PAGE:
In February 2022, Mindstate founder and CEO Dillan DiNardo told Fast Company that there’s currently a 3-to-1 ratio between how much mental health disorders cost societies and healthcare spending on the problem. The balance should be 1-to-1. “What that tells us is if we actually do develop medicines that are curative, that market could very quickly expand,” DiNardo said. 8
The Mission of Psychedelics Companies
According to Psilocybin Alpha, there are five primary psychedelic industry segments. 9
Here’s a quick guide to these spaces and their respective missions:
These companies seek to develop telehealth platforms, software, and other technologies for clinicians and patients seeking psychedelic-assisted therapy.
Consumer Packaged Goods (CPG) and Adult Use
These companies are working on products that are more recreational or functional than therapeutic, such as Red Light Holland’s truffle microdosing kit (available only for adult residents of the Netherlands). In the psychedelics space, this market is in its early stages because the recreational use of most psychedelics remains very illegal in most parts of the world.
Drug Discovery and Development
Also called research and development (R&D), drug discovery and development companies identify psychedelic molecules with therapeutic potential, test those compounds, and develop those drugs to bring them to market.
Manufacturing and Synthesis
This segment includes psychedelics companies that manufacture drugs, either synthetically (in a lab) or through cultivation facilities (natural extraction).
Treatment Clinics and Wellness Centers
Ayahuasca retreats, ketamine clinics, and psilocybin service centers fall under this category because they provide psychedelic-assisted therapies.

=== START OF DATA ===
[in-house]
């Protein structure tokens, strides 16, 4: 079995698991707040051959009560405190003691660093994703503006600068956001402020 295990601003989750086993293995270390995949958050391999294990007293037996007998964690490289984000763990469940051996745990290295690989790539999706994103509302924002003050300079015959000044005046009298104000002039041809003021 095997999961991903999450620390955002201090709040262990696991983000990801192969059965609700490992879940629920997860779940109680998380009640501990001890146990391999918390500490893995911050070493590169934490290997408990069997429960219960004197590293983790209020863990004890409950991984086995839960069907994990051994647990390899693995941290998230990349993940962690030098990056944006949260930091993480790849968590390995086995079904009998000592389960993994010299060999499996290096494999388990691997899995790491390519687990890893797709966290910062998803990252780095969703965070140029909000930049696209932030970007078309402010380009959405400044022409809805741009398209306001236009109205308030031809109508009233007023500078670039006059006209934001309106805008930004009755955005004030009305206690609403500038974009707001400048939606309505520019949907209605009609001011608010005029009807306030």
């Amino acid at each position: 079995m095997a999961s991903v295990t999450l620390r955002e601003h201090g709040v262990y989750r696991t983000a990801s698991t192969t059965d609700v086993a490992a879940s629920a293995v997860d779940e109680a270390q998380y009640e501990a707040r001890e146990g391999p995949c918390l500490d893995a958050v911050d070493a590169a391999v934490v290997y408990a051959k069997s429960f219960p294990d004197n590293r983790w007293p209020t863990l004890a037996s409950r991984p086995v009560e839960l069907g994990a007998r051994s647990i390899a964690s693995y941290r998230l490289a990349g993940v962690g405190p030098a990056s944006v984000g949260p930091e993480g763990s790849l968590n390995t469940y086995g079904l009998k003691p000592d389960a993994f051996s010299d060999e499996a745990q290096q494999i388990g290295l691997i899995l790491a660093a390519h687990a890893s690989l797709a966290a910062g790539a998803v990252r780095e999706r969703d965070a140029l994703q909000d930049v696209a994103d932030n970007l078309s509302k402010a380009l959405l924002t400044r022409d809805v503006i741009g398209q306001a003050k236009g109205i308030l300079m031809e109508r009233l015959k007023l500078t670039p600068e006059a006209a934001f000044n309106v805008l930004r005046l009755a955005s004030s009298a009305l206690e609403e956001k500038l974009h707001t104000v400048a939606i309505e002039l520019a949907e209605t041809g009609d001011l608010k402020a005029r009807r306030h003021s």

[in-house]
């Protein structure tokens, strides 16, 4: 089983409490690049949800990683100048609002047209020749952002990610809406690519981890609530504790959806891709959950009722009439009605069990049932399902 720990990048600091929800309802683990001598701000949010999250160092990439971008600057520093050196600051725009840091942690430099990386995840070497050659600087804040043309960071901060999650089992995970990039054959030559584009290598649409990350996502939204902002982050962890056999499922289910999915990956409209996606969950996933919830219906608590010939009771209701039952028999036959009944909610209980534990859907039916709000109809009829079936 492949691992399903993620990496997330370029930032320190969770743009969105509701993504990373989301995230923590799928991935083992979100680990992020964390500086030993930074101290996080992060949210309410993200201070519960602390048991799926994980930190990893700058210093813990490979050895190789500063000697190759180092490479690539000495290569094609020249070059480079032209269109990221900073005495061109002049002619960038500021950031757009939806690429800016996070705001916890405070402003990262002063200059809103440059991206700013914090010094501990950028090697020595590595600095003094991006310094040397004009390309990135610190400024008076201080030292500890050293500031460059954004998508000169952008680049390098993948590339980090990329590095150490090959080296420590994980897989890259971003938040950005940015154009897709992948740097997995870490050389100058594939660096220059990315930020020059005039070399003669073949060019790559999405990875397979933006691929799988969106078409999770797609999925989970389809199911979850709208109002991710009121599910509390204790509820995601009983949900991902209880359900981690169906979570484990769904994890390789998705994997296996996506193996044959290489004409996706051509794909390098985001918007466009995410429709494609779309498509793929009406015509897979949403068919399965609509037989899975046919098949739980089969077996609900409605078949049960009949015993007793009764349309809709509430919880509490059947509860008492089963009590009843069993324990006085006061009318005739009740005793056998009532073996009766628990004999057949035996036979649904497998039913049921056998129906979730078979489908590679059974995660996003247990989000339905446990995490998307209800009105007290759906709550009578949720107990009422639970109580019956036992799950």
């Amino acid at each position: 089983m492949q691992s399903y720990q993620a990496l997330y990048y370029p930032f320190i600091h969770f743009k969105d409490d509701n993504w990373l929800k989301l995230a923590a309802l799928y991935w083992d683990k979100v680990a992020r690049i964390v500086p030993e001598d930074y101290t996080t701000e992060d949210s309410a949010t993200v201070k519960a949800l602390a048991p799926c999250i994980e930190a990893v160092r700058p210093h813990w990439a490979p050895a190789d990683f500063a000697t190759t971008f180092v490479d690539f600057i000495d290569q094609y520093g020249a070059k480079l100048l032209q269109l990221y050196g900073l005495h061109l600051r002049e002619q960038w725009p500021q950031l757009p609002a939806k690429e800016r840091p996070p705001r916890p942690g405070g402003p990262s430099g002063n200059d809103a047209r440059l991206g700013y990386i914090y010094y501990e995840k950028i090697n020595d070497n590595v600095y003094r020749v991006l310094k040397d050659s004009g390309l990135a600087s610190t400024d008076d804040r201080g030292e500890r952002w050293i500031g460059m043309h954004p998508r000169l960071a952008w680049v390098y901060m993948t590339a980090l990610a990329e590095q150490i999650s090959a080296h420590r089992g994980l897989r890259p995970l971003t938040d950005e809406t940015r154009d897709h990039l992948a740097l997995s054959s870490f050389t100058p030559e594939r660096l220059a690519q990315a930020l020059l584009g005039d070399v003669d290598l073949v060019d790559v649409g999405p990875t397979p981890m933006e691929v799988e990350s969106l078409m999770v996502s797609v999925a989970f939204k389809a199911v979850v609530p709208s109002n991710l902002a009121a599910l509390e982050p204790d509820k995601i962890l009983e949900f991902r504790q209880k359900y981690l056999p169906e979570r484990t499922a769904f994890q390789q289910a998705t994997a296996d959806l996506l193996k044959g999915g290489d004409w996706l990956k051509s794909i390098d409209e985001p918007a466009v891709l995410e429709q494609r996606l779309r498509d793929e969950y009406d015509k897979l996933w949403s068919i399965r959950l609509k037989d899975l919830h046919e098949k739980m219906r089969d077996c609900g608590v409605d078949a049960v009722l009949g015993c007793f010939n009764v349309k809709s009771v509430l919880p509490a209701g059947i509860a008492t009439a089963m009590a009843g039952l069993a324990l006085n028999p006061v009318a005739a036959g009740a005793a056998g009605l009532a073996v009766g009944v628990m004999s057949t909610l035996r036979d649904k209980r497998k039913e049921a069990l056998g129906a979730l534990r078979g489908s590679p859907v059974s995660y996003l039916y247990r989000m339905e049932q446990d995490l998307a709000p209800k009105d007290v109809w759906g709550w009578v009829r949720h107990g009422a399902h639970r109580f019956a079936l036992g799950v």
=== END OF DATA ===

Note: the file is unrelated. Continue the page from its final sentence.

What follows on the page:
Currently, the legality of treatment clinics and wellness centers varies widely. For example, ayahuasca retreats are legal or unregulated in some countries, while ketamine clinics are growing throughout the United States. Additionally, psilocybin service centers will be permitted in Oregon in 2023. If other states follow Oregon’s example, we expect this segment to boom in the future.
What Are Some Examples of Psychedelics Companies and What Do They Do?
This is by no means an exhaustive list of psychedelics companies. Instead, we’ve compiled nine examples of publicly traded psychedelic companies involved in a range of sectors, plus any relevant info about current clinical trials.
ATAI Life Sciences (NASDAQ: ATAI)
Atai Life Sciences is a biopharmaceutical company that aims to transform the treatment of mental health disorders. Based in Germany, the company acquires and develops technologies and drug treatment programs across various compounds, such as ketamine, ibogaine, and DMT.
Atai’s portfolio includes several pre-clinical, Phase I, and Phase II trials for treatment-resistant depression (TRD), cognitive impairment associated with schizophrenia, and opioid use disorder.
Cybin Inc. (NYSE: CYBN)
Cybin is a Canadian biopharmaceutical company focused on engineering drug discovery platforms, drug delivery systems, and novel formulations and treatment regimens for mental health disorders. In addition, the company works with a network of partners and scientists to identify and develop psychedelic molecules.
Cybin has completed over 140 pre-clinical studies and developed 50 novel compounds. Currently, this psychedelics company has three active drug programs targeting major depressive disorder (MDD), alcohol use disorder, anxiety disorders, and neuroinflammation.
Field Trip Health Ltd. (NASDAQ: FTRP)
Field Trip is a Canadian psychedelic therapy development company that focuses on novel psychedelic drug development, psychedelic-assisted therapy, and digital tools for clinicians. The company’s first molecule in development, FT-104, is a synthetic psychedelic molecule similar to psilocybin, with a shorter duration.
Previously, Field Trip’s corporate structure included Field Trip Health (psychotherapy centers), Field Trip Discovery (development and delivery of psychedelic therapies), and Field Trip Digital (digital tools).
In April 2022, Field Trip Health Ltd. announced its intent to split the company into two independent public companies: Field Trip Discovery will become Reunion Neuroscience Inc, and Field Trip Health and Wellness Ltd. will inherit the company’s 12 psychedelic therapy clinics. The reorganization is expected to be finalized in July 2022.
GH Research PLC (NASDAQ: GHRS)
GH Research is an Irish biopharmaceutical company that aims to transform the treatment of psychiatric and neurological disorders. Based in Ireland, GH Research is focused on developing novel and proprietary 5-MeO-DMT therapies for TRD.